Vishy seems to be blaming advancing years himself, maybe that is slightly over pessimistic?

(and the time format quite possibly didn't help)
I was as surprised with the ease that he got such good positions.

Geoff Chandler
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Re: Grand Chess Tour - Sinquefield Cup 2019

Post by Geoff Chandler » Sat Aug 31, 2019 11:20 am

I do like the fact the I.O.M. is a candidates qualifier. It is going to be the chess event of the year.

We could have 6 of them to determine 6 boards at the candidates.
(winners not allowed to take part in later events) last two places taken up
with the two players who have scored the most points in these events but not qualified
thus doing away with losing finalist (why award a failure) and the candidate wildcard.

All it would take would be to upgrade a few other established tournaments like Gibraltar.

Can sympathise with Anand, players like Korchnoi and Lasker are exceptions.
Nothing can prepare you for how you will play when you get older, you just have to wait and see
what happens and how you handle it. Wins from my last batch of league games came under 30 moves,
Games that lasted longer shattered me me. I lost quite a few with silly blunders, leaving pieces hanging etc, the type
of blunders I never made even when I was first starting out. Speaking to other older players it's comforting I know I'm not alone.

John McKenna
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Re: Grand Chess Tour - Sinquefield Cup 2019

Post by John McKenna » Sat Aug 31, 2019 11:37 am

Hi Geoff, interesting thoughts on where the big boys are heading next...

You'll never be alone as long as humans play chess.

And, when the machines take over we'll be past caring.
To find a for(u)m that accommodates the mess, that is the task of the artist now. (Samuel Beckett)

NickFaulks
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Re: Grand Chess Tour - Sinquefield Cup 2019

Post by NickFaulks » Sat Aug 31, 2019 12:19 pm

Geoff Chandler wrote:
Sat Aug 31, 2019 11:20 am
Speaking to other older players it's comforting I know I'm not alone.
I really believe that it's mostly about the clock - we need to understand that we are in time trouble from the first move and not waste a single minute on nonsense. That may be good advice for younger players too, but they cope better with the consequences of ignoring it.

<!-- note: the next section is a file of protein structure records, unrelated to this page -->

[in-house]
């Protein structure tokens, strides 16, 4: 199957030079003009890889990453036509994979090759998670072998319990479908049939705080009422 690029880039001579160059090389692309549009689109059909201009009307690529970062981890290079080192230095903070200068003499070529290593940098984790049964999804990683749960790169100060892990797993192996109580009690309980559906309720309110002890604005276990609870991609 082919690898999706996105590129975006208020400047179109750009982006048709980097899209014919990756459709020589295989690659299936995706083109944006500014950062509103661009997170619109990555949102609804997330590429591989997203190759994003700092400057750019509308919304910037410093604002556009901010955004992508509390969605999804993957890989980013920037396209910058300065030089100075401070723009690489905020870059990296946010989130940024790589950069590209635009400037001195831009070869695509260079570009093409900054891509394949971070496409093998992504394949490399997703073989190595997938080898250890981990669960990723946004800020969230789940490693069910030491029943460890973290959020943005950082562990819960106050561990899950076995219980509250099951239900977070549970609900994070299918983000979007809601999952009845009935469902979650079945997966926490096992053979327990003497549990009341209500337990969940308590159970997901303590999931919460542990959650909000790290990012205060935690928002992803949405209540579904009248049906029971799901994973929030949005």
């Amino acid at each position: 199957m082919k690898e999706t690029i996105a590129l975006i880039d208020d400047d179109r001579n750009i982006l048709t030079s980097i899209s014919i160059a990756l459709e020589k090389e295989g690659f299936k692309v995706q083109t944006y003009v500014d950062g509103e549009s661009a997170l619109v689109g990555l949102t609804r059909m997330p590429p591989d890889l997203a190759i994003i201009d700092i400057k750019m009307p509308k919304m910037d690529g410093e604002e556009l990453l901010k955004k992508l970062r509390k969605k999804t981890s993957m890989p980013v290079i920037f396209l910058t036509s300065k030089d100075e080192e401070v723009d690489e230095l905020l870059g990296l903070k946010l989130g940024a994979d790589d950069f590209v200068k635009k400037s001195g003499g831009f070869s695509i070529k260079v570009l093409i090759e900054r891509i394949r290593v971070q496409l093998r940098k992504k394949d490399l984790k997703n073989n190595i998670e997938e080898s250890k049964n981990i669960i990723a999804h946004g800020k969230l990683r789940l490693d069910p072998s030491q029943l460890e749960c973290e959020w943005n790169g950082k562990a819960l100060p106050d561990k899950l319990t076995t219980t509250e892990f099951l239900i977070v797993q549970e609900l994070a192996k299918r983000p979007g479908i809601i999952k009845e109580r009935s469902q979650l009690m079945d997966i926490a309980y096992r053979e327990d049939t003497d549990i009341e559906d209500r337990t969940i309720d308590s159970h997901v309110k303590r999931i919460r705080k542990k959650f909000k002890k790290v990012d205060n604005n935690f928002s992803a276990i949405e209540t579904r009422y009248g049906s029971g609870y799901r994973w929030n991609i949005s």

Mark Ashley
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Re: Grand Chess Tour - Sinquefield Cup 2019

Post by Mark Ashley » Sat Aug 31, 2019 1:00 pm

Christopher Kreuzer wrote:
Fri Aug 30, 2019 12:51 pm

Anyone want to go out on a limb and predict Ding Liren might be a difficult challenger for Carlsen to face?
I think Danny Gormally was saying two years ago that he thought Ding Liren would go on to succeed Carlsen as world champion.

Geoff Chandler
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Re: Grand Chess Tour - Sinquefield Cup 2019

Post by Geoff Chandler » Sat Aug 31, 2019 1:23 pm

Hi Nick,

I never lost a game on time, maybe in some cases I should have taken longer.
The clock was always my friend, but once hitting 60 I seemed to lose my OTB stamina
and suddenly got tired and the board seemed like a new position every time I looked at it.

Do not mind too much, had a good innings, bit frustrating not being able to rely on your sense of danger
and suddenly have to do an error check on every move, then you make a move and leave a Knight hanging...with check!
Still fit and OK but have no positional sense to fall back on. Every move has to be a tactic and that is a younger man's game.
Maybe those with a more positional style play better with age. The harem-scarum players burn out. (research needs to be done.)

Hi Mark,

Think everyone in the top 20 has been tipped as Carlsen's challenger at one time or another.
Doubt if anyone will beat Mr.Barden tipping the rise of Kasparov in the early 70's. That was amazing.

The most humorous (IMO) wrong tip was Anish Giri in his 2015 book; 'After Magnus' where he tipped,
everyone worth a shout except the one player who got to the next 2016 W.C. final. Karjakin! (OOPS!)